Here, unlike Vea-Gonzales, the district court permitted Lewis the opportunity to challenge his 1982 convictions even though the court denied his motion for a continuance to offer additional evidence to support this challenge.3 The question before us, therefore, is whether the district court erred in relying upon Lewis's 1982 California convictions in the face of his challenge to his competency to enter the guilty pleas which resulted in those convictions.

2. Test for Competence to Plead Guilty

The test for whether a defendant is competent to plead guilty is whether "mental illness has substantially impaired his or her ability to make a reasoned choice among the alternatives presented and to understand the nature and consequences of the waiver." Chavez v. United States, 656 F.2d 512, 518 (9th Cir. 1981), citing United States v. Moore, 599 F.2d 310 (9th Cir. 1979), cert. denied, 444 U.S. 1024, 100 S. Ct. 687, 62 L. Ed. 2d 658 (1980). A court reviewing a record for evidence of a defendant's competence in a prior proceeding must determine "whether evidence of incompetence was such that a reasonable Judge would be expected to experience a genuine doubt respecting the defendant's competence." Chavez, 656 F.2d at 516, citing Bassett v. McCarthy, 549 F.2d 616, 621 (9th Cir.), cert. denied, 434 U.S. 849, 98 S. Ct. 158, 54 L. Ed. 2d 117 (1977). If the Judge should have had such a genuine doubt, due process requires the court on its own motion to hold a hearing and inquire into the defendant's competence to plead guilty. Chavez, 656 F.2d at 515, citing Sailer v. Gunn, 548 F.2d 271, 275 (9th Cir. 1977).

The issue before the district court was not whether Lewis was in fact incompetent to plead guilty in 1982, but whether the California Judges who accepted his guilty pleas had evidence before them which should reasonably have caused them to doubt Lewis's competence. If so, their failure to hold a competency hearing violated due process. Drope v. Missouri, 420 U.S. 162, 174-175, 43 L. Ed. 2d 103, 95 S. Ct. 896 (1975); Chavez, 656 F.2d at 515-518.

A good faith doubt about a defendant's competence arises if there is substantial evidence of incompetence. Chavez, 656 F.2d at 517.4 There are no particular facts which invariably signal incompetence, but important factors which merit a Judge's attention include: irrational behavior, demeanor before the trial court, and available medical evaluations. Drope, 420 U.S. at 180.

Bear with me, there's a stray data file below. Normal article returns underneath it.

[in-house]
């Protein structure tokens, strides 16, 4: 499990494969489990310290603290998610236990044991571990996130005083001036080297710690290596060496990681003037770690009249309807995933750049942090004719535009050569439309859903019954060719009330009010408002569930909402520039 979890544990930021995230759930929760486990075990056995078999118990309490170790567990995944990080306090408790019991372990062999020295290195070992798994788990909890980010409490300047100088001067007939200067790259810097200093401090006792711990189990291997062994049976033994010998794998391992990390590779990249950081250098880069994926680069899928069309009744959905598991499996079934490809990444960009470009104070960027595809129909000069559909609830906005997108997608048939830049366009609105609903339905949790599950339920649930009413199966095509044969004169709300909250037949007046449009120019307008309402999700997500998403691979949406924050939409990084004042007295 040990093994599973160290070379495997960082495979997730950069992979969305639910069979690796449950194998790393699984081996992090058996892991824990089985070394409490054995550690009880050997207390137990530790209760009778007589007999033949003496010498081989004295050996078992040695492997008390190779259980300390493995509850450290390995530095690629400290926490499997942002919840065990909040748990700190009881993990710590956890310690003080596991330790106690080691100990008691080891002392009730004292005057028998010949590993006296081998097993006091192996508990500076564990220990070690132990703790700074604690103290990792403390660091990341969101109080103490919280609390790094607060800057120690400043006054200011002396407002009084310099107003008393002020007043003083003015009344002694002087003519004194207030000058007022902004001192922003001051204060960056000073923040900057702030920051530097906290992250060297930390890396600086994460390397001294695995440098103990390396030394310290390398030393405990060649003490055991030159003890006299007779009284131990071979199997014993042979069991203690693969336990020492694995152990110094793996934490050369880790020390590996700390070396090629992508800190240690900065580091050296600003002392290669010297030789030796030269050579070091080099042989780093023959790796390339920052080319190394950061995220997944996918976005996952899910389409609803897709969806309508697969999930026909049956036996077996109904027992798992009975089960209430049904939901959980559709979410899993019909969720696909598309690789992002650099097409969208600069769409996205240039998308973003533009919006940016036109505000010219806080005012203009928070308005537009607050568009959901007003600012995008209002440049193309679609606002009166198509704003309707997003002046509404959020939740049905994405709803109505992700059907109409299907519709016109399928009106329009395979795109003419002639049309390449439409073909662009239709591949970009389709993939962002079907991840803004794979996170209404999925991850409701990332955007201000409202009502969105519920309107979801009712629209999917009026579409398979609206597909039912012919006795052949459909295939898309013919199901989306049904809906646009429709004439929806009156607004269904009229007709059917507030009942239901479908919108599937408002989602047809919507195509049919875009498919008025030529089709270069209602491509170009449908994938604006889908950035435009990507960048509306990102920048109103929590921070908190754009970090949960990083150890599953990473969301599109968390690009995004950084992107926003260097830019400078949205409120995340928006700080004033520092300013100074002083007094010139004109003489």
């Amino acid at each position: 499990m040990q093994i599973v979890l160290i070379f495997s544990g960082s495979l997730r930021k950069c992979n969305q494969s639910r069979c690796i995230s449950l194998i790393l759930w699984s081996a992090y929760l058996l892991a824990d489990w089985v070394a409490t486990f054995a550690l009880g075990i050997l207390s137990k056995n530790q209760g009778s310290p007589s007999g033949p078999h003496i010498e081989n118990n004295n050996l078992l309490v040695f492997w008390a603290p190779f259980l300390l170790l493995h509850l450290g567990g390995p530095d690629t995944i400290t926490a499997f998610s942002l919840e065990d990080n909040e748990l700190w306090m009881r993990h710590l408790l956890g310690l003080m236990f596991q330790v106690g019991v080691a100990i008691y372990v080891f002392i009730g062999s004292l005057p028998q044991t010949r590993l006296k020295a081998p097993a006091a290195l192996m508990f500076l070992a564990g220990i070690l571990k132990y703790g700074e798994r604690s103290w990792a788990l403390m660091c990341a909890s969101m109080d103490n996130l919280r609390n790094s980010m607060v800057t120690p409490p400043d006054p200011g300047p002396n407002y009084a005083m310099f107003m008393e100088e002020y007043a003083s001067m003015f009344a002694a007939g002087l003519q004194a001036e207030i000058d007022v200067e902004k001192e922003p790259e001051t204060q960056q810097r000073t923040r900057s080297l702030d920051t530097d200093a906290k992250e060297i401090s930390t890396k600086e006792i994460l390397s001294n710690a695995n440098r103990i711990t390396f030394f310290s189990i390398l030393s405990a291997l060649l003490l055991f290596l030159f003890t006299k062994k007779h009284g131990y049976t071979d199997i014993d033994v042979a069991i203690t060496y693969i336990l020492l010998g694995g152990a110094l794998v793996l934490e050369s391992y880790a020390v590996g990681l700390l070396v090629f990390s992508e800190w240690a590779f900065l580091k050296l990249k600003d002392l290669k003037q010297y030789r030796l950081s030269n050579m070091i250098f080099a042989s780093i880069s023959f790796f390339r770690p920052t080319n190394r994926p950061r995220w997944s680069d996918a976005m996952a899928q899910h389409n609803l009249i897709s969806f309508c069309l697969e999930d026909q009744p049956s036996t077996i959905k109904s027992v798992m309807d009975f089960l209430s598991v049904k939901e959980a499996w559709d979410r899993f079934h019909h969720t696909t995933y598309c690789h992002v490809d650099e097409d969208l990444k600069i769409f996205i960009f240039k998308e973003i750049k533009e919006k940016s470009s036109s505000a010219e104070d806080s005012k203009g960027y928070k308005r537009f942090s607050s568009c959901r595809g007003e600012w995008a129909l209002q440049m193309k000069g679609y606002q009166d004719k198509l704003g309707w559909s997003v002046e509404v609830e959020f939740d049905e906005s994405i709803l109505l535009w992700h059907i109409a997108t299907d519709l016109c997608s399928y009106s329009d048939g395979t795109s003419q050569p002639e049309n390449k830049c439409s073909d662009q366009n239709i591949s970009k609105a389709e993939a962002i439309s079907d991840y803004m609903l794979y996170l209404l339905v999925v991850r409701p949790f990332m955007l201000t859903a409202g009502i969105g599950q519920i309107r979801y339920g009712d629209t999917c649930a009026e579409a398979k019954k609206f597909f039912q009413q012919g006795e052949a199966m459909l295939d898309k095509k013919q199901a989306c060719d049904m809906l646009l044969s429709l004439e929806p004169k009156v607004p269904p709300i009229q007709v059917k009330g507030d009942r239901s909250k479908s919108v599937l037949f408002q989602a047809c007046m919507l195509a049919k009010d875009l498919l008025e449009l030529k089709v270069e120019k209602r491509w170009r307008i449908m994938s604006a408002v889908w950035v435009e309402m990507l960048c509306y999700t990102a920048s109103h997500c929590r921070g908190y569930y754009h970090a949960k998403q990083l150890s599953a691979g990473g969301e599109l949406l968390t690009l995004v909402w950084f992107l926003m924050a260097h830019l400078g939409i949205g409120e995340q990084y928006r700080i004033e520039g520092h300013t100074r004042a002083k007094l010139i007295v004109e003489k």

Lewis presented to the district court a 1991 psychological evaluation as evidence of his incompetence when he entered his 1982 guilty pleas. It was the opinion of the psychiatrist who prepared this report that due to his borderline mental handicap, Lewis did not understand the concepts embodied in a waiver of his rights in 1982. The 1991 report was obviously not before the California Judges who accepted Lewis's 1982 guilty pleas.

In a challenge to a conviction under Drope and Chavez, we consider only what was before the Judges who accepted the pleas. Chavez, 656 F.2d at 515-516. Therefore, the 1991 psychological evaluation is not relevant as to whether Lewis's 1982 guilty pleas are valid.

The only evidence which Lewis contends shows his incompetence at the time he entered his guilty pleas in 1982 is the transcripts of his change-of-plea hearings. He argues that the colloquy between him and the court in Case No. A368859 is evidence that he was incompetent. In that case, he stated: "I couldn't prove I didn't do it because I had to do something," and "if I could have proved it, I wouldn't have took this time." Lewis argues that these remarks indicate he did not understand that the government bore the burden of proof. He contends this evidence, when coupled with the significant deficits in his intellectual performance as detailed in the 1991 psychological evaluation, should have caused the California Judges to question his competence to waive his rights.

We reject this argument. We have previously stated the 1991 report was not before the California Judges in 1982. Lewis's diminished intellectual capacity no doubt existed in 1982, but he has made no showing that this was brought to the attention of the California Judges. His comments about what he could not prove do not suggest he was incompetent to plead guilty. He has pointed to nothing else.

Lewis does not suggest his behavior was irrational. See Drope, 420 U.S. at 180; compare Chavez, 656 F.2d at 519 (defendant fired attorneys, had emotional outbursts, and did not attempt to plea bargain). Nor has he presented any evidence of his demeanor which would have alerted the California Judges to the possibility that he was not competent. See Drope, 420 U.S. at 180. To the contrary, the transcript of Lewis's change-of-plea hearing in Case No. A368859 shows him to be alert, unafraid to address the court, and able to use somewhat technical legal terms appropriately (i.e., "[The charges will] be dismissed?", "How do I get bail exonerated?", "Why didn't you give me a concurrent sentence?").5 Compare Chavez, 656 F.2d at 519 (defendant forcibly removed from court after emotional outburst).